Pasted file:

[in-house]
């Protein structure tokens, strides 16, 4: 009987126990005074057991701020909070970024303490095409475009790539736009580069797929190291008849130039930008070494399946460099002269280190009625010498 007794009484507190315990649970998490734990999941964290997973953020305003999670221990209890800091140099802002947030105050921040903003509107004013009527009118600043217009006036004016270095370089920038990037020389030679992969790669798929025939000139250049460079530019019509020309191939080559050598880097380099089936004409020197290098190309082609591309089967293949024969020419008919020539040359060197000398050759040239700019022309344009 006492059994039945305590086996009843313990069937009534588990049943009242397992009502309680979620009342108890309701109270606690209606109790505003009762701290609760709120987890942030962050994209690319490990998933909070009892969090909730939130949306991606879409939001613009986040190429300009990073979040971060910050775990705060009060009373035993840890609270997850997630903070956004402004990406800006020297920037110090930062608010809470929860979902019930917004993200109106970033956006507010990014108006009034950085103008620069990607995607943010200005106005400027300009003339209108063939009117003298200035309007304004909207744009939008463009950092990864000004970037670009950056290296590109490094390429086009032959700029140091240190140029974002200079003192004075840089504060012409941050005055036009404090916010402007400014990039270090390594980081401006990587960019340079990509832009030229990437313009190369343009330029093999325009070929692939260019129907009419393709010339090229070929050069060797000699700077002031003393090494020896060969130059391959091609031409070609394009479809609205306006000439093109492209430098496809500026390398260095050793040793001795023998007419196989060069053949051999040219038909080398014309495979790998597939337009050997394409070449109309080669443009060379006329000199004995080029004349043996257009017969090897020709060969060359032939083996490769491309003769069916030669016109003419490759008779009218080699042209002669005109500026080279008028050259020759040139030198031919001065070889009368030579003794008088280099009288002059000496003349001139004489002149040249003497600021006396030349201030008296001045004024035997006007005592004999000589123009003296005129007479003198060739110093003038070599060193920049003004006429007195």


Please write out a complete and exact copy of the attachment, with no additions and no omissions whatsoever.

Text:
[in-house]
């Protein structure tokens, strides 16, 4: 009987126990005074057991701020909070970024303490095409475009790539736009580069797929190291008849130039930008070494399946460099002269280190009625010498 007794009484507190315990649970998490734990999941964290997973953020305003999670221990209890800091140099802002947030105050921040903003509107004013009527009118600043217009006036004016270095370089920038990037020389030679992969790669798929025939000139250049460079530019019509020309191939080559050598880097380099089936004409020197290098190309082609591309089967293949024969020419008919020539040359060197000398050759040239700019022309344009 006492059994039945305590086996009843313990069937009534588990049943009242397992009502309680979620009342108890309701109270606690209606109790505003009762701290609760709120987890942030962050994209690319490990998933909070009892969090909730939130949306991606879409939001613009986040190429300009990073979040971060910050775990705060009060009373035993840890609270997850997630903070956004402004990406800006020297920037110090930062608010809470929860979902019930917004993200109106970033956006507010990014108006009034950085103008620069990607995607943010200005106005400027300009003339209108063939009117003298200035309007304004909207744009939008463009950092990864000004970037670009950056290296590109490094390429086009032959700029140091240190140029974002200079003192004075840089504060012409941050005055036009404090916010402007400014990039270090390594980081401006990587960019340079990509832009030229990437313009190369343009330029093999325009070929692939260019129907009419393709010339090229070929050069060797000699700077002031003393090494020896060969130059391959091609031409070609394009479809609205306006000439093109492209430098496809500026390398260095050793040793001795023998007419196989060069053949051999040219038909080398014309495979790998597939337009050997394409070449109309080669443009060379006329000199004995080029004349043996257009017969090897020709060969060359032939083996490769491309003769069916030669016109003419490759008779009218080699042209002669005109500026080279008028050259020759040139030198031919001065070889009368030579003794008088280099009288002059000496003349001139004489002149040249003497600021006396030349201030008296001045004024035997006007005592004999000589123009003296005129007479003198060739110093003038070599060193920049003004006429007195």